A method for reproducible measurements of serum

Brain-derived neurotrophic factor (BDNF) is a protein encoded by the BDNF gene in humans and is one of the most extensively studied neurotrophins, a family of proteins that support the growth, survival, and differentiation of neurons in the brain. BDNF plays a crucial role in various processes in the central nervous system, including neurogenesis (the formation of new neurons), synaptic plasticity (the ability of synapses to strengthen or weaken over time), and neuronal survival.


BDNF promotes the growth and maturation of neurons, as well as the maintenance of existing neurons. It is involved in the formation and remodeling of synapses, which are the connections between neurons where information is transmitted.


BDNF is widely distributed throughout the brain, with particularly high levels found in regions such as the hippocampus, cortex, and basal forebrain.

Role in Learning and Memory:

BDNF is critical for various forms of learning and memory. It is involved in synaptic plasticity mechanisms such as long-term potentiation (LTP), which is believed to underlie learning and memory processes.


BDNF has neuroprotective properties, meaning it helps protect neurons from damage or degeneration. It can promote the survival of neurons under conditions of stress or injury.

Implications in Neurological and Psychiatric Disorders:

Dysregulation of BDNF levels or signaling has been implicated in various neurological and psychiatric disorders, including Alzheimer's disease, depression, schizophrenia, and bipolar disorder. Low levels of BDNF have been associated with these conditions, suggesting that enhancing BDNF signaling could be a potential therapeutic strategy.


BDNF expression can be regulated by various factors, including neuronal activity, hormones, and environmental stimuli. Exercise, for example, has been shown to increase BDNF levels in the brain, which may contribute to its beneficial effects on cognitive function and mood.

Brain-derived neurotrophic factor (BDNF) is gaining increasing interest as a potential biomarker to support diagnosis or monitor the effectiveness of therapies in brain disorders. Circulating BDNF can be measured in serum, plasma or whole blood. However, the use of BDNF as a biomarker is limited by the low reproducibility of results, possibly due to the variety of methods used for sample collection and analysis of BDNF.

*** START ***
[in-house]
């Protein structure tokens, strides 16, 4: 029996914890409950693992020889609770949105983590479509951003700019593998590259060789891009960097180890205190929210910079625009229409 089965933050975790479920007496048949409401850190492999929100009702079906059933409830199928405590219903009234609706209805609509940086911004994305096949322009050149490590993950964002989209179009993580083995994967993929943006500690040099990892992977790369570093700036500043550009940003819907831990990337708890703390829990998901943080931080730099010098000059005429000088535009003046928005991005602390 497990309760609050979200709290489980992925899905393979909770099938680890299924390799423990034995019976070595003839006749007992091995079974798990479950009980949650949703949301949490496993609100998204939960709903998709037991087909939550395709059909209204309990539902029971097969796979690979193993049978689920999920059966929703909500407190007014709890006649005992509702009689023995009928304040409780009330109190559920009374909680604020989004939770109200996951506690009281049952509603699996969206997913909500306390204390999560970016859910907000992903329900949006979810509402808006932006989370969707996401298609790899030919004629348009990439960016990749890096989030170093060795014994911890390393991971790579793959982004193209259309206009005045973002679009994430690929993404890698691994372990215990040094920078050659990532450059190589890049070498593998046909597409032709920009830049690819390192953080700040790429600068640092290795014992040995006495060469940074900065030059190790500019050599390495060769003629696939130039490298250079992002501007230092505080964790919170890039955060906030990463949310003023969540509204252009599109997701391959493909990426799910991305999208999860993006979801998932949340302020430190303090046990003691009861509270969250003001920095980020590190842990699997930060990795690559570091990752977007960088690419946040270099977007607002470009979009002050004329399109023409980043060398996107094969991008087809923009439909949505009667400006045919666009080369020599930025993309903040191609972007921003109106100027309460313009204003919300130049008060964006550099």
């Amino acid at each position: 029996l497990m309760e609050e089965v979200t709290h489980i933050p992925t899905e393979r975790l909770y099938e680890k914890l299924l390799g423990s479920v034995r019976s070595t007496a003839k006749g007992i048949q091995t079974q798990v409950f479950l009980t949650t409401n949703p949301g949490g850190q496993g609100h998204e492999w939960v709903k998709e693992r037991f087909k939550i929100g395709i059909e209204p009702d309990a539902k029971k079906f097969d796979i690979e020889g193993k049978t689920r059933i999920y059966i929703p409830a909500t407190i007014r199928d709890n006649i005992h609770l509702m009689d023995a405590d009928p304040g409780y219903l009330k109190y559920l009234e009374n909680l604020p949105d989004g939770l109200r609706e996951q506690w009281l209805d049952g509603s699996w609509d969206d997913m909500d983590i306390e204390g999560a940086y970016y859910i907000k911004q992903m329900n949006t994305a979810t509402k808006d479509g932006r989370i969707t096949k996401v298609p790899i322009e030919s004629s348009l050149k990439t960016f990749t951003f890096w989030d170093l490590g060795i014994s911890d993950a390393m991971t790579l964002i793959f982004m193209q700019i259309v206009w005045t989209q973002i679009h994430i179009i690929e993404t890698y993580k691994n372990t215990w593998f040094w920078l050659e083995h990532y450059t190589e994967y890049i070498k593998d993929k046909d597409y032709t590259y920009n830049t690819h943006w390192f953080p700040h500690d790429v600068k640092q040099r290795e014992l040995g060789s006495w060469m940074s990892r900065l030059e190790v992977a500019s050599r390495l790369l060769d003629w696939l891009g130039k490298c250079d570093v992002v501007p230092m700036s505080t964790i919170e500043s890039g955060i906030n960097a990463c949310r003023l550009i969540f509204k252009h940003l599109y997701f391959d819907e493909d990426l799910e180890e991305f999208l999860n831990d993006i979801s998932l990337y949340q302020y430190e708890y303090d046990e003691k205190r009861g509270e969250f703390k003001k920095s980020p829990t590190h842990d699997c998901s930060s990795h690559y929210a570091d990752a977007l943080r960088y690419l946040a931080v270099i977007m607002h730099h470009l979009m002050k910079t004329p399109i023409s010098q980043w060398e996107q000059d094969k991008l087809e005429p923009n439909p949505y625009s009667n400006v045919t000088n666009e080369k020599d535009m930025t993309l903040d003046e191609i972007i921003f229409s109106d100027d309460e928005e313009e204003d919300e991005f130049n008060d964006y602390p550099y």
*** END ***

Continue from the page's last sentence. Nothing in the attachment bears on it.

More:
The brain-derived neurotrophic factor prompts platelet aggregation and secretion

To overcome these limitations, using sera from 40 healthy adults, we compared the performance of five ELISA kits (Aviscera-Bioscience, Biosensis, Millipore-ChemiKineTM, Promega-Emax®, R&D-System-Quantikine®) and d a multiplexing test (Millipore-Milliplex®). All kits showed 100% sample recovery and comparable range.

However, they showed very different inter-assay variations of 5% to 20%. The inter-assay variations were greater than those declared by the manufacturers with only one exception which also had the best overall performance. Blot analysis revealed that two kits selectively recognized mature BDNF, while the others reacted with both pro-BDNF and mature BDNF. In conclusion, we have identified two assays to obtain reliable measurements of human serum BDNF, suitable for future clinical applications.

The availability of biomarkers to support diagnosis or monitor the efficacy of therapies is a major unmet clinical need in neurology and neuropsychiatry1.

Indeed, despite the large number of published studies on the association between brain disorders and molecular markers present in biological fluids, only a few clinically useful biomarkers have been successfully validated for routine clinical practice2,3,4. Brain-Derived Neurotrophic Factor (BDNF) neurotrophin is one of the most promising biomarkers for brain disorders, but definitive clinical validation is still lacking. BDNF is a secretory dimeric growth factor found in most human tissues, including brain and blood5.

BDNF is known to play a fundamental role in the survival and differentiation of selected neuronal populations during development and in the maintenance and plasticity of neuronal networks in adulthood6,7. Similar to other neurotrophins, BDNF is first synthesized as a precursor protein, called 32 KDa pro-BDNF, which is cleaved by different proteases to produce either the mature 14 KDa form or the truncated by 28 KDa. Interestingly, an altered balance of the different forms has been associated with cognitive impairment and psychiatric disorders.